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The Ugly Truth About Moving Home After Life Abroad

*This was originally published September 16, 2016. After taking it down, I’m republishing on my year anniversary of moving home*

Anxiety. Anxiety and tears. Lots of anxiety and silent tears. Lots of anxiety because everything is upside down and silent tears so your mother doesn’t hear you in the next room because yes— you live with your mother again. That was my response to moving home after 3 years abroad.

I moved abroad in 2013. It was my first time abroad, my first time leaving the nest as a full-fledged adult. I say full-fledged because let’s be real, during college most of us are only pseudo-adults who still answer to our parents on some level and know they are a financial cushion for our reckless behavior. So here I was, post-college, buying my own produce at Trader Joe’s, piercing body parts with no regard for my mother’s scowls and now I was moving abroad to Spain, as an adult!

It was nerve-racking. The first three months I was a miserable sour puss who found fault in everything and was overly cynical about every. minute. detail.
Seeded grapes? Guffaw. Siesta? Inconvenient for my banking needs. Paella? My grandmother’s arroz con habichuelas was better.
At some point I became less cynical, enjoyed my time, traveled Europe and moved back home in December of 2014 feeling full. Not just of the extra pounds I was toting around, but also full of experiences, full of hope, full of promise. I was full and ready to transition back into American living. I knew I would go abroad again and what I failed to realize was this pending departure rendered my “transition” home null and void. It wasn’t a transition at all. It was more of a homecoming purgatory. I mean, I was home, but mentally I was already one foot out the door. I got a temp job and four months later I was off again. This time to Korea.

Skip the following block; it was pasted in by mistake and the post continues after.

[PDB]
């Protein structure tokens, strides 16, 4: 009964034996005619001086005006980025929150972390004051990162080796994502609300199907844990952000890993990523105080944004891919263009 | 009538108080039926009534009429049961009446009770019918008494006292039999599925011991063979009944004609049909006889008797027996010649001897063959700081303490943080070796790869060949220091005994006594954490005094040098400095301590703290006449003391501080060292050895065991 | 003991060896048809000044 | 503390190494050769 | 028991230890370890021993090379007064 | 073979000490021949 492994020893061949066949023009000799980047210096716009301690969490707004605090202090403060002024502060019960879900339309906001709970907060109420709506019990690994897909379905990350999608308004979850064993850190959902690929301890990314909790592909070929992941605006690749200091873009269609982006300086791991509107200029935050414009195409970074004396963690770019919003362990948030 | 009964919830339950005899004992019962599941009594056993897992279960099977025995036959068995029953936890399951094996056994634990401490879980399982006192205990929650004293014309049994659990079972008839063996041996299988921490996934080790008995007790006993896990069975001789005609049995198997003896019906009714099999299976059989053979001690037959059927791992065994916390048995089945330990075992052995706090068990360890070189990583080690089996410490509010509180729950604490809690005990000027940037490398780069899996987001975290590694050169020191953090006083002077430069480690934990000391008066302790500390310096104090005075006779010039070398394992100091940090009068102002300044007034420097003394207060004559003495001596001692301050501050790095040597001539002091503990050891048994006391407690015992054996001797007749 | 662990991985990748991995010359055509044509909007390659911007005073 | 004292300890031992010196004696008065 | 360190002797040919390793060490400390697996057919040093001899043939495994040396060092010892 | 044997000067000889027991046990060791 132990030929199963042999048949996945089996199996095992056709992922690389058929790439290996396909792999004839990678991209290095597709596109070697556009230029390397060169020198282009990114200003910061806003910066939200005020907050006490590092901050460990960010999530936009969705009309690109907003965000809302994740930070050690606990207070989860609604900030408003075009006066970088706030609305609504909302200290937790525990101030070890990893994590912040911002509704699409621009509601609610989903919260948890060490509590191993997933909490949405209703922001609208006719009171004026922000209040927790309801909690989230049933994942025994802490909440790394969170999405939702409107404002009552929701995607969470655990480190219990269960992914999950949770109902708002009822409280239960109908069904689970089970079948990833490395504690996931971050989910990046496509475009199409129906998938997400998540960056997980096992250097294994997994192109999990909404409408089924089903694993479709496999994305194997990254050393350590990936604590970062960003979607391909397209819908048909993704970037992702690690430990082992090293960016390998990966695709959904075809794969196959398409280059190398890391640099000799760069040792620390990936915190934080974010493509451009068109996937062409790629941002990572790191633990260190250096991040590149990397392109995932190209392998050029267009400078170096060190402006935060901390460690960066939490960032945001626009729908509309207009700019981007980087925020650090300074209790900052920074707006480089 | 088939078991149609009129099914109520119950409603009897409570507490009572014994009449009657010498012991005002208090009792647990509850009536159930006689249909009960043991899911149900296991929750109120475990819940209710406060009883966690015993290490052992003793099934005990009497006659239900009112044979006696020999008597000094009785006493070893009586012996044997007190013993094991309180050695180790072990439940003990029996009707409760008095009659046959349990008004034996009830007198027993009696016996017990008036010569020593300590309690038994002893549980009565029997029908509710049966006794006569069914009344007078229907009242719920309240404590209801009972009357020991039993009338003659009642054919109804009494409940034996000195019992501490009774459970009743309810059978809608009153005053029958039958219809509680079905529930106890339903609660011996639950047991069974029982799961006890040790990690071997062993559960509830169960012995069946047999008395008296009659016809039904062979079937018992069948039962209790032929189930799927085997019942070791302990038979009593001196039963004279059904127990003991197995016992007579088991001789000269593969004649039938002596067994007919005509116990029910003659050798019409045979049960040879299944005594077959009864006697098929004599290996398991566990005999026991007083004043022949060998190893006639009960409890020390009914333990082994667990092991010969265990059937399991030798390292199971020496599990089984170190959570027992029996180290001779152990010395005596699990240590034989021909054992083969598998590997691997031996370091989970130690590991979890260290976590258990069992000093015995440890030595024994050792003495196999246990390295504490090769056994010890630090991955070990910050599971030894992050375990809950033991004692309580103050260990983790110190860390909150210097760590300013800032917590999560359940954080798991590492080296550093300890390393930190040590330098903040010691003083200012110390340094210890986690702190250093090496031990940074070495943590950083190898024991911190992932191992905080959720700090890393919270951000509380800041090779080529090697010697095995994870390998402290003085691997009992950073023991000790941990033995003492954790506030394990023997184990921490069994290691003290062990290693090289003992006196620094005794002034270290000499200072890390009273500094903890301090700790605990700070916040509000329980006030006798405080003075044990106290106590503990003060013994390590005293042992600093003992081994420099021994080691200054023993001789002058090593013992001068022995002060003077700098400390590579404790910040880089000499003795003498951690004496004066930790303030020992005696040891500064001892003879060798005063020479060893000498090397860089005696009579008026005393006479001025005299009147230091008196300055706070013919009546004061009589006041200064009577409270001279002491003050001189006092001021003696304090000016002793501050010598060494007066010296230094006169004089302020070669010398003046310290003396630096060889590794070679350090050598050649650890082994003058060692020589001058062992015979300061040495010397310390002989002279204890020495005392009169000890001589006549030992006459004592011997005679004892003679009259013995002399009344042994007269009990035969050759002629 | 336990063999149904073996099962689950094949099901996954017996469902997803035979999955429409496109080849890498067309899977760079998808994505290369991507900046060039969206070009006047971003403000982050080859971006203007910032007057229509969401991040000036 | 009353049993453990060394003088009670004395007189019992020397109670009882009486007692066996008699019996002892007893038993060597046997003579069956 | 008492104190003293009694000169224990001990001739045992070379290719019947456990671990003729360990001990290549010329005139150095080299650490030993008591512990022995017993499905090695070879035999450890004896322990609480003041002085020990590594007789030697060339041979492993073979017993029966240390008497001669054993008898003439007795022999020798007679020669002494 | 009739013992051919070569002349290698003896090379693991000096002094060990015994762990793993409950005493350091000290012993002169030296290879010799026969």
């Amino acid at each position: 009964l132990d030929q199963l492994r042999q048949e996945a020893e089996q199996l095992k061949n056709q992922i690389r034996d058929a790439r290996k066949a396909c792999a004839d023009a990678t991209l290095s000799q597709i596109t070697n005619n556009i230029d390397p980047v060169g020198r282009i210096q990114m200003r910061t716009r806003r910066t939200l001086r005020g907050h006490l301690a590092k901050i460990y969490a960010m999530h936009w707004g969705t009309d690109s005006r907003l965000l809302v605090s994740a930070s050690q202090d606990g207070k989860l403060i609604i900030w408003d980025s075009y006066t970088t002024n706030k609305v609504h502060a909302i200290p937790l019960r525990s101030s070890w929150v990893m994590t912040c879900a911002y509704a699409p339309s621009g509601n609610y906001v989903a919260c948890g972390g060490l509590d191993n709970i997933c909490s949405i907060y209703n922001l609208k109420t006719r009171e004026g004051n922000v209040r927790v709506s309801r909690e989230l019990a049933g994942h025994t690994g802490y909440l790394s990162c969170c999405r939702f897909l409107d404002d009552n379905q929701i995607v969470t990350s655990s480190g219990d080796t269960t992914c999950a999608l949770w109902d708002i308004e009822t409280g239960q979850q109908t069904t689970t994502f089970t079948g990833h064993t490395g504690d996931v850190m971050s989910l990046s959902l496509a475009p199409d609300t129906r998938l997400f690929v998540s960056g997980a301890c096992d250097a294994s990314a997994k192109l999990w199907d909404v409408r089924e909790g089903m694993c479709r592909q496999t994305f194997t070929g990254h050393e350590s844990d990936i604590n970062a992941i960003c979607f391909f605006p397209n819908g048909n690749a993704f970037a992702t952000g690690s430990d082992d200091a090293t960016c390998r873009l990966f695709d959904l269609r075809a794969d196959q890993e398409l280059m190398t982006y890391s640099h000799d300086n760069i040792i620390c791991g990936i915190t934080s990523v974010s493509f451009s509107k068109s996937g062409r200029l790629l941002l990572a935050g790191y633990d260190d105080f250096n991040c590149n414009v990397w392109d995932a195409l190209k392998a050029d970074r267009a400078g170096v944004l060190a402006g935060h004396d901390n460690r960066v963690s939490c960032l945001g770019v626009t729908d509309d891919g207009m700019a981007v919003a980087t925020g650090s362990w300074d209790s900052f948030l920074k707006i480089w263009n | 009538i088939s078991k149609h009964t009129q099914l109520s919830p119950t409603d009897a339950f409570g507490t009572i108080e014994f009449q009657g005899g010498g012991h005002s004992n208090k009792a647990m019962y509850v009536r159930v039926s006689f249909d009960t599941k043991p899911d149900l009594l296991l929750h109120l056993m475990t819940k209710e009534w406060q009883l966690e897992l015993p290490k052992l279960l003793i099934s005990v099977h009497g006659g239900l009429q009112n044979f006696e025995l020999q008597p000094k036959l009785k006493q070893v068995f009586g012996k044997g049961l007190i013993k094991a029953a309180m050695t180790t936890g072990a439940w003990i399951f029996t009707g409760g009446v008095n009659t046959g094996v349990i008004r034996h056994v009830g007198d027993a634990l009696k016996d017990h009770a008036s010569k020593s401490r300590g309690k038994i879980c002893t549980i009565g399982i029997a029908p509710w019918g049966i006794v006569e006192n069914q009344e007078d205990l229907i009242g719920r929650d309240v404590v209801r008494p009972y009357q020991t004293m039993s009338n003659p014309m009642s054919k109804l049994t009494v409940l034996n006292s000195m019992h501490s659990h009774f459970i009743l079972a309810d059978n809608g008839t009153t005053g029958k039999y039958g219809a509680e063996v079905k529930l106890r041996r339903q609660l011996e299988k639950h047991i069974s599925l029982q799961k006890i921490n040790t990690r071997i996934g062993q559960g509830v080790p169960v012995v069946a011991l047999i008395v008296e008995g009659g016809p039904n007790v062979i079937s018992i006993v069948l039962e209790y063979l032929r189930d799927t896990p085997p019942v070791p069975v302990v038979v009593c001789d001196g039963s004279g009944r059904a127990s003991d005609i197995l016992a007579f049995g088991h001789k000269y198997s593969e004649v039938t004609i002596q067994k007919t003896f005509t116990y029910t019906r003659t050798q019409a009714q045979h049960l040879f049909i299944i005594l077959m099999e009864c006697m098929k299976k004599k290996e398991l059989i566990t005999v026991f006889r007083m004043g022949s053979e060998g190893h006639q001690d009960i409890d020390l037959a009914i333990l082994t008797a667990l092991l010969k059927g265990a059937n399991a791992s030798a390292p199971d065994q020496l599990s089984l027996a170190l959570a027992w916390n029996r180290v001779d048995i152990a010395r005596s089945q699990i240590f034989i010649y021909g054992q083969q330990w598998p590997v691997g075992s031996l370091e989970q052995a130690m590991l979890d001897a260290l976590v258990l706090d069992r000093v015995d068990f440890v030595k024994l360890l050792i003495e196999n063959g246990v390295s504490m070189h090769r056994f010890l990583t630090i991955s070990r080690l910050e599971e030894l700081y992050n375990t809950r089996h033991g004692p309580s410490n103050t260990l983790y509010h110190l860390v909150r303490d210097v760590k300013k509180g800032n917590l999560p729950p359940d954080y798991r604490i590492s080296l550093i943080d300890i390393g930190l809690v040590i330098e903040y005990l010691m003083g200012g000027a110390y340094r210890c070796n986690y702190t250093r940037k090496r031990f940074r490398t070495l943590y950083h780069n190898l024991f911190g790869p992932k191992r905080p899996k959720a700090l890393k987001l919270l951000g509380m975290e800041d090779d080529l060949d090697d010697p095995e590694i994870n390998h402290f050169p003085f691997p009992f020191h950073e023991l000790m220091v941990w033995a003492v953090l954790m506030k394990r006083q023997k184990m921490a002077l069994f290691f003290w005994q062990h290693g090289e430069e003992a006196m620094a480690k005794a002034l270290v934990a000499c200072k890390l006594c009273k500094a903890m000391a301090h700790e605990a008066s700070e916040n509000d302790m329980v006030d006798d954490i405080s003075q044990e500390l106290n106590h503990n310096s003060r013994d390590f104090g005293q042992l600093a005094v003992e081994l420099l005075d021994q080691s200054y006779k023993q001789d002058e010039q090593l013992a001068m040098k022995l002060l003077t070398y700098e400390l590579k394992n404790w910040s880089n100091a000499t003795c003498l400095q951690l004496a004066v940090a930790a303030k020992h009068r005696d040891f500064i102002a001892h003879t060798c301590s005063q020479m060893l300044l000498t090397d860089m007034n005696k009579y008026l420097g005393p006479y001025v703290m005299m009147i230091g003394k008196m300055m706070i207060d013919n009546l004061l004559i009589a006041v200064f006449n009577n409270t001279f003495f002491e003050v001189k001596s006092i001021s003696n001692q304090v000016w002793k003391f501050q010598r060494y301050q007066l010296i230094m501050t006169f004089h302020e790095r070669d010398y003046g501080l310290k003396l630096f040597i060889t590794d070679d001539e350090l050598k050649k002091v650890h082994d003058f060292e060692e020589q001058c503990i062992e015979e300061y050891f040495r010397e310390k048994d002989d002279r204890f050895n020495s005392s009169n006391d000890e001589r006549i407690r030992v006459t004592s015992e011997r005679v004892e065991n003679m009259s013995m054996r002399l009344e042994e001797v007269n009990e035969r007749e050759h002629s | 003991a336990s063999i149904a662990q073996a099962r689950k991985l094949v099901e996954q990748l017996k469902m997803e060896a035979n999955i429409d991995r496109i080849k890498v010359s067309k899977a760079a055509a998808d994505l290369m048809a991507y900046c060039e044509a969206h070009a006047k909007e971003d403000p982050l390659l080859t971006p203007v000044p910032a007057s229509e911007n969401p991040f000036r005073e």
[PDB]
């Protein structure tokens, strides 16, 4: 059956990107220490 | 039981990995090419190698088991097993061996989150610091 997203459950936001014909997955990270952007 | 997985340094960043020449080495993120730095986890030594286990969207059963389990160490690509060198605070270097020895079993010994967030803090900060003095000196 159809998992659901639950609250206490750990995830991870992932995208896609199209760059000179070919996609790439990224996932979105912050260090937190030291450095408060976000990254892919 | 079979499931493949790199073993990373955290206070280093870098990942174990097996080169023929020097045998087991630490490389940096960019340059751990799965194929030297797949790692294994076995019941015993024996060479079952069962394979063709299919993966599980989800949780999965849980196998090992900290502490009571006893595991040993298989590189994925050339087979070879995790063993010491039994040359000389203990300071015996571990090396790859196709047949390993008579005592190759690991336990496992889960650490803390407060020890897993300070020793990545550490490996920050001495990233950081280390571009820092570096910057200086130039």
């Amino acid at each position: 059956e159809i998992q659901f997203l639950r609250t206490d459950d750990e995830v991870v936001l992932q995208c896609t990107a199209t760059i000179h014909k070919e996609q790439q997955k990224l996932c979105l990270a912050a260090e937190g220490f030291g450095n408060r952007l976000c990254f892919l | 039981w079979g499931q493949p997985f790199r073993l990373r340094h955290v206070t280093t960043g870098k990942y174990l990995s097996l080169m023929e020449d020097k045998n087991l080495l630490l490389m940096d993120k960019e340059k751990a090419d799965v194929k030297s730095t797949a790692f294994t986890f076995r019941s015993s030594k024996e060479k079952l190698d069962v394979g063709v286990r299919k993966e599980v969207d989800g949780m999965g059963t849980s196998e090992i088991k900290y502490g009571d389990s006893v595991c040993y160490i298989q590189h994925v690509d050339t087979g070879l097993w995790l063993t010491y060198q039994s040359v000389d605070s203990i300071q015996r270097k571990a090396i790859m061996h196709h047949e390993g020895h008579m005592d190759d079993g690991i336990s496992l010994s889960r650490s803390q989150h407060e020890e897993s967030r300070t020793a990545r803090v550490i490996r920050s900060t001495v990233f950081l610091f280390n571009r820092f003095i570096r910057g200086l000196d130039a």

After 16 tumultuous months in Korea, an experience that tested my ability to reason, cope, and relate to other humans, as well as my personal space guidelines and my tolerance of spicy foods, I was home… again. I landed in America full, full of energy. I had a plan and not a single worry on my mind.

“I’ve done this before.” I told myself “I know how it goes. It’ll be a piece of cake!”.
And it was.
For the first day.

By Day 2 the concept of my “new” life had set it. Everything was strange. It was my home, but it was foreign. Everything was expensive. Money was literally jumping out of my wallet— HOW?! And through all of this strangeness I had virtually no one to talk to.

The realization of just how few friends I had hit me. In my nearly 3-year absence life had moved on. My best friend had new friends who fulfilled her and completed her. My associates had met new associates. They had no need for my snarky retorts or sarcasm, that void had long been filled by other loud mouths. The friends who understood my sometimes-emotional ridiculousness had now found mates and were busy dedicating their empathetic time to the ones they loved. This was adulthood. It keeps going without you.
I wasn’t ready for that.

My “new” life kept throwing me curve balls. I wished people would stop looking at me when I bowed. I wished there was soju, since cocktails cost so much money!  I wished food wasn’t so damn expensive. Who needs to eat?! I wished my hard earned money would stay in my wallet. I went for an interview but there was a pending holiday. That meant 5 days without even a glimmer of a possibility of a prospect of employment. I’m bad at being unemployed. I’m bad at being stressed and unemployed. So what does one do with all that spare time?! Cry. That’s what I did, in abundance.